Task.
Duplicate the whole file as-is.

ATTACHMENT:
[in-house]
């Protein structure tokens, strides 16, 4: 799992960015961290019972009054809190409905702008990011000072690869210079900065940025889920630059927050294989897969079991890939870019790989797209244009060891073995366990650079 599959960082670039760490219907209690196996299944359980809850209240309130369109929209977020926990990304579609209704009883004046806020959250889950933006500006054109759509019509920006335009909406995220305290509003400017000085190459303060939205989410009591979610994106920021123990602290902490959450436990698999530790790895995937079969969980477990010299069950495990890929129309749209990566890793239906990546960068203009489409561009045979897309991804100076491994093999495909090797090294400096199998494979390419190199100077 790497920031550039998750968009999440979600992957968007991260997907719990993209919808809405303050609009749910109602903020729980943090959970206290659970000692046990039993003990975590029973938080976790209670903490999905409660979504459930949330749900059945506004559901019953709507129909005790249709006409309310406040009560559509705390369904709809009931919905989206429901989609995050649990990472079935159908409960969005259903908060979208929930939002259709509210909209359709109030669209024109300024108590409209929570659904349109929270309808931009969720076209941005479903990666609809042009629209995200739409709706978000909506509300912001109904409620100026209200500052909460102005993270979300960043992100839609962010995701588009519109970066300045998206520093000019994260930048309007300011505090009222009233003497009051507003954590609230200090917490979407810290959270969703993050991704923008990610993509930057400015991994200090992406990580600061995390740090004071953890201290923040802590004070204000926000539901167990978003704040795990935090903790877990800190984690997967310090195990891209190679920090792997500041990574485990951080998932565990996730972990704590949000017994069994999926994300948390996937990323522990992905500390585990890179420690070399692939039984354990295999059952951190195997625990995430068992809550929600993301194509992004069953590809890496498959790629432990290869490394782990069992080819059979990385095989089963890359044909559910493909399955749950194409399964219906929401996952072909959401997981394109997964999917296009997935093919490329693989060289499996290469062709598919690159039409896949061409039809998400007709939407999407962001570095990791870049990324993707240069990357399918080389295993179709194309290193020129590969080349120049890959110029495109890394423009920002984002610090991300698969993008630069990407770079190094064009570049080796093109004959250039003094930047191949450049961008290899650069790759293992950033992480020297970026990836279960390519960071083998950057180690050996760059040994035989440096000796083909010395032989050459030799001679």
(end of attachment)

[in-house]
């Protein structure tokens, strides 16, 4: 799992960015961290019972009054809190409905702008990011000072690869210079900065940025889920630059927050294989897969079991890939870019790989797209244009060891073995366990650079 599959960082670039760490219907209690196996299944359980809850209240309130369109929209977020926990990304579609209704009883004046806020959250889950933006500006054109759509019509920006335009909406995220305290509003400017000085190459303060939205989410009591979610994106920021123990602290902490959450436990698999530790790895995937079969969980477990010299069950495990890929129309749209990566890793239906990546960068203009489409561009045979897309991804100076491994093999495909090797090294400096199998494979390419190199100077 790497920031550039998750968009999440979600992957968007991260997907719990993209919808809405303050609009749910109602903020729980943090959970206290659970000692046990039993003990975590029973938080976790209670903490999905409660979504459930949330749900059945506004559901019953709507129909005790249709006409309310406040009560559509705390369904709809009931919905989206429901989609995050649990990472079935159908409960969005259903908060979208929930939002259709509210909209359709109030669209024109300024108590409209929570659904349109929270309808931009969720076209941005479903990666609809042009629209995200739409709706978000909506509300912001109904409620100026209200500052909460102005993270979300960043992100839609962010995701588009519109970066300045998206520093000019994260930048309007300011505090009222009233003497009051507003954590609230200090917490979407810290959270969703993050991704923008990610993509930057400015991994200090992406990580600061995390740090004071953890201290923040802590004070204000926000539901167990978003704040795990935090903790877990800190984690997967310090195990891209190679920090792997500041990574485990951080998932565990996730972990704590949000017994069994999926994300948390996937990323522990992905500390585990890179420690070399692939039984354990295999059952951190195997625990995430068992809550929600993301194509992004069953590809890496498959790629432990290869490394782990069992080819059979990385095989089963890359044909559910493909399955749950194409399964219906929401996952072909959401997981394109997964999917296009997935093919490329693989060289499996290469062709598919690159039409896949061409039809998400007709939407999407962001570095990791870049990324993707240069990357399918080389295993179709194309290193020129590969080349120049890959110029495109890394423009920002984002610090991300698969993008630069990407770079190094064009570049080796093109004959250039003094930047191949450049961008290899650069790759293992950033992480020297970026990836279960390519960071083998950057180690050996760059040994035989440096000796083909010395032989050459030799001679």